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Politics and Investing

We are clearly up for another divisive political season this fall. The proliferation of social media will certainly fuel-the-fire for many online feuds between family, friends, and complete strangers. Please note that the intent of this article is to look at politics from an investing perspective, agnostic of political preferences. 

Expect to hear the candidates pander to the swing states. Sir Isaac Newton defined inertia so well in the 1600’s. The “Red States” will likely vote Republican again in 2020, and the “Blue States” will likely vote Democrat. 

 Both sides will make grandiose pledges. Those campaign promises rarely materialize. Getting excited, or worried, about a candidates promise to save the country from the clutches of disaster is probably not worth the energy. We still do not have a balanced budget, the private sector is likely to get to the moon before NASA, and I cannot do my taxes on one sheet of paper.

 The talking heads of financial media are predictably going to tell you about how stock markets perform in election years as we approach November 3rd. Stock markets are typically up in election years. The stock market is up most years though, so maybe we shouldn’t put too much credence in these factoids. Political preferences aside, the correlations between the controlling party and stock market returns glean little insight for investing. Many of the pundits claimed that a Trump victory in 2016 would plummet the stock markets. That also proved to be incorrect. Below is a color-coded chart of the S&P 500 by presidential party in control of the White House. More than not the chart is going up; sometimes it’s red, sometimes it’s blue. 

President Trump is far from the first politician to take issue with the media. Even the founding fathers of this great country, who were pioneers of free speech, disliked it when the newspapers printed negative comments about them. Modern “smear ads” and contentious live debates don’t hold a torch to some of the personal vendettas between politicians from history. July 11, 1804 Aaron Burr (sitting vice president) won a duel with Alexander Hamilton (sitting treasury secretary). In many ways, politics has become quite civilized.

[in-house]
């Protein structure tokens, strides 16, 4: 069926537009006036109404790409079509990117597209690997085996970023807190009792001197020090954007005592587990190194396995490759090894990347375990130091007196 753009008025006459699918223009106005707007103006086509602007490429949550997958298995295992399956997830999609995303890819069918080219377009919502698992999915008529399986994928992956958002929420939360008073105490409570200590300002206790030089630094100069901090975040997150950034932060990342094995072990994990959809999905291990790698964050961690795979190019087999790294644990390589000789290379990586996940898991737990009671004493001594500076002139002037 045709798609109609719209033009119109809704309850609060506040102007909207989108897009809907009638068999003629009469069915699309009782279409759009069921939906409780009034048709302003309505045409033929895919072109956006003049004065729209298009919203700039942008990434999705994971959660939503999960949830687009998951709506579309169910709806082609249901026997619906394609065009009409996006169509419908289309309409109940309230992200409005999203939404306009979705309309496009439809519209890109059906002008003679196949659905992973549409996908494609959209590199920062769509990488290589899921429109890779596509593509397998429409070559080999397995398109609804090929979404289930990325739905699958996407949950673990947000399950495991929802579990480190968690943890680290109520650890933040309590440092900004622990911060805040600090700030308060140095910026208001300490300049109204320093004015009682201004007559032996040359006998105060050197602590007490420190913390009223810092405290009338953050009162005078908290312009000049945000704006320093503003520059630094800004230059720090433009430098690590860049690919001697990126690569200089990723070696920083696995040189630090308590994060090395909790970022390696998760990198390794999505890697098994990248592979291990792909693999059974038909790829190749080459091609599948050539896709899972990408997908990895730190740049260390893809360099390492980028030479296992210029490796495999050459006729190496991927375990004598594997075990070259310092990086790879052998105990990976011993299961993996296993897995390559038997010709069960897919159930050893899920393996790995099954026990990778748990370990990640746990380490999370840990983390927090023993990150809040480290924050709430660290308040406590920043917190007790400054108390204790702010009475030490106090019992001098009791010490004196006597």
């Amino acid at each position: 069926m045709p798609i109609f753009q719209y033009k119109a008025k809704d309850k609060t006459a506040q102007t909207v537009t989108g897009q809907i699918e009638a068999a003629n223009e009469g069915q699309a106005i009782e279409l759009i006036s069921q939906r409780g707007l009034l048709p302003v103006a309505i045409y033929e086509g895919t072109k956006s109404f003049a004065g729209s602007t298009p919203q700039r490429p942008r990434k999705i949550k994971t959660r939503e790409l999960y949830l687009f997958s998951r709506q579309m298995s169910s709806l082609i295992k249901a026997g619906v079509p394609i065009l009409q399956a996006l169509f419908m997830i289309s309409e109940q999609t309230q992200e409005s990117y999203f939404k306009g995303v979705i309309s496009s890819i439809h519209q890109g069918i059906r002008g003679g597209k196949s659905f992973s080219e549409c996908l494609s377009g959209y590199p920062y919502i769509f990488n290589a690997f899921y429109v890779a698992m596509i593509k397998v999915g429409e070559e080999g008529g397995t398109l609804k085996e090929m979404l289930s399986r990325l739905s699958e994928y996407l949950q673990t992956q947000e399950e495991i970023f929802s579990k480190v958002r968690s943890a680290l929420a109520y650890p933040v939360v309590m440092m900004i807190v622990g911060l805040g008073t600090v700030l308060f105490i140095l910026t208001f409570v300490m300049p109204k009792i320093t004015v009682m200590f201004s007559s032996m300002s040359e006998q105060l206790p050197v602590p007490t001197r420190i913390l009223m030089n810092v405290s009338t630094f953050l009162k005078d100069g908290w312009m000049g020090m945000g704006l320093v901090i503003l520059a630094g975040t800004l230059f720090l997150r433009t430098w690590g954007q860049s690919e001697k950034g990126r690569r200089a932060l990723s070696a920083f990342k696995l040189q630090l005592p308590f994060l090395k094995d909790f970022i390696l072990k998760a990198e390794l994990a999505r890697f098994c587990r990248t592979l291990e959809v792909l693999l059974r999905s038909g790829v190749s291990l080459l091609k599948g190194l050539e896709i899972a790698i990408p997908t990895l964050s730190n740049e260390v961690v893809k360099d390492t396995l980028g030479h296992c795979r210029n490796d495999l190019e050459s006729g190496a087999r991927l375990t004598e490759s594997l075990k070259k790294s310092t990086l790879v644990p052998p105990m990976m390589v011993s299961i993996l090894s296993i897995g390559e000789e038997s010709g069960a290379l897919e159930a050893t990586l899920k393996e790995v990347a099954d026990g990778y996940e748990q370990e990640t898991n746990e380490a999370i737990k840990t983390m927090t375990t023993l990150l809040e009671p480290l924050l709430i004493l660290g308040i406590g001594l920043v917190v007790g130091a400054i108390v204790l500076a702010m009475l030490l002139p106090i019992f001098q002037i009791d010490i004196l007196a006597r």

Long-term investors should invest for that, the long-term. The stock market is much more complex than one person in Washington DC. Yes, politicians can influence the economy. So can monetary policy; arguably, to a much larger extent. The ingenuity and innovation of business is what really drives the future profits, which should drive the future prices. In the end, there are always risks associated with investing. “Riskless” investments don’t offer much in the way of returns. 

"You can't invest for the future in the future."
 -Rob Kapito, Blackrock President



Advisory Services offered through Capital Asset Advisory Services, LLC, a Registered Investment Advisor.

This material represents an assessment of the market and economic environment at a specific point in time and is not intended to be a forecast of future events, or a guarantee of future results. Forward-looking statements are subject to certain risks and uncertainties. Actual results, performance, or achievements may differ materially from those expressed or implied. Information is based on data gathered from what we believe are reliable sources. It is not guaranteed as to accuracy, does not purport to be complete and is not intended to be used as a primary basis for investment decisions. It should also not be construed as advice meeting the particular investment needs of any investor. 

'Past performance does not guarantee future results. Investing involves risk, including the loss of principal.

'The Standard & Poor's 500 (S&P 500) is an unmanaged group of securities considered to be representative of the stock market in general.  It is a market value weighted index with each stock's weight in the index proportionate to its market value.